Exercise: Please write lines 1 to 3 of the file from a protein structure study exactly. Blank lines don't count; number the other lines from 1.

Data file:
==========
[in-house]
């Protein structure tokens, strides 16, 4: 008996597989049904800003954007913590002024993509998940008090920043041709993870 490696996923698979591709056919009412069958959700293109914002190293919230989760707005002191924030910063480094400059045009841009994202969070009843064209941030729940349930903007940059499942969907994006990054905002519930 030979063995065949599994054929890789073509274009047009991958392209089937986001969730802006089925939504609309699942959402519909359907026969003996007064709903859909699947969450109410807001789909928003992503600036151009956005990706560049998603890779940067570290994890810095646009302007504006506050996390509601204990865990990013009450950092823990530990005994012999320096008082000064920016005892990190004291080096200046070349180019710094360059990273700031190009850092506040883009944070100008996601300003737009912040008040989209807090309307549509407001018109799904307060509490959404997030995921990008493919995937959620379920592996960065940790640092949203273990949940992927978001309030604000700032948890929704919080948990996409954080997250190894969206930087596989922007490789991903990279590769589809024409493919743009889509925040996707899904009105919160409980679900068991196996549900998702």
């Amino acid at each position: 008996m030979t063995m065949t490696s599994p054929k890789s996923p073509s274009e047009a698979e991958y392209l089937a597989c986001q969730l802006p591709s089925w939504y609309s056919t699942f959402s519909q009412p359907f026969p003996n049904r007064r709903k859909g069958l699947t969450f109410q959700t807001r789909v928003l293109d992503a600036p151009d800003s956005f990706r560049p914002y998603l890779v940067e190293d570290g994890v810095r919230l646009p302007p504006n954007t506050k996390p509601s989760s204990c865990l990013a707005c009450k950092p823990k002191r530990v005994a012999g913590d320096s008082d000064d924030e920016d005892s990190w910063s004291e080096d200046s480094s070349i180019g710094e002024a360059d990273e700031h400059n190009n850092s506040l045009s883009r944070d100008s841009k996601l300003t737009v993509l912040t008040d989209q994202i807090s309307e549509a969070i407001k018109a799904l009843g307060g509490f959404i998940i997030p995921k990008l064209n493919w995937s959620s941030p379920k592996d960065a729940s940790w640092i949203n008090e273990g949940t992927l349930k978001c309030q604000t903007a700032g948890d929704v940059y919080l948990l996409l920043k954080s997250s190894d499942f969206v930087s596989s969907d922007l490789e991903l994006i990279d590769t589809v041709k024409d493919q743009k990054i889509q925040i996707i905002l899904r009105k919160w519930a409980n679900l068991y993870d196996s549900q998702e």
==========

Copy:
[in-house]
């Protein structure tokens, strides 16, 4: 008996597989049904800003954007913590002024993509998940008090920043041709993870 490696996923698979591709056919009412069958959700293109914002190293919230989760707005002191924030910063480094400059045009841009994202969070009843064209941030729940349930903007940059499942969907994006990054905002519930 030979063995065949599994054929890789073509274009047009991958392209089937986001969730802006089925939504609309699942959402519909359907026969003996007064709903859909699947969450109410807001789909928003992503600036151009956005990706560049998603890779940067570290994890810095646009302007504006506050996390509601204990865990990013009450950092823990530990005994012999320096008082000064920016005892990190004291080096200046070349180019710094360059990273700031190009850092506040883009944070100008996601300003737009912040008040989209807090309307549509407001018109799904307060509490959404997030995921990008493919995937959620379920592996960065940790640092949203273990949940992927978001309030604000700032948890929704919080948990996409954080997250190894969206930087596989922007490789991903990279590769589809024409493919743009889509925040996707899904009105919160409980679900068991196996549900998702």
């Amino acid at each position: 008996m030979t063995m065949t490696s599994p054929k890789s996923p073509s274009e047009a698979e991958y392209l089937a597989c986001q969730l802006p591709s089925w939504y609309s056919t699942f959402s519909q009412p359907f026969p003996n049904r007064r709903k859909g069958l699947t969450f109410q959700t807001r789909v928003l293109d992503a600036p151009d800003s956005f990706r560049p914002y998603l890779v940067e190293d570290g994890v810095r919230l646009p302007p504006n954007t506050k996390p509601s989760s204990c865990l990013a707005c009450k950092p823990k002191r530990v005994a012999g913590d320096s008082d000064d924030e920016d005892s990190w910063s004291e080096d200046s480094s070349i180019g710094e002024a360059d990273e700031h400059n190009n850092s506040l045009s883009r944070d100008s841009k996601l300003t737009v993509l912040t008040d989209q994202i807090s309307e549509a969070i407001k018109a799904l009843g307060g509490f959404i998940i997030p995921k990008l064209n493919w995937s959620s941030p379920k592996d960065a729940s940790w640092i949203n008090e273990g949940t992927l349930k978001c309030q604000t903007a700032g948890d929704v940059y919080l948990l996409l920043k954080s997250s190894d499942f969206v930087s596989s969907d922007l490789e991903l994006i990279d590769t589809v041709k024409d493919q743009k990054i889509q925040i996707i905002l899904r009105k919160w519930a409980n679900l068991y993870d196996s549900q998702e």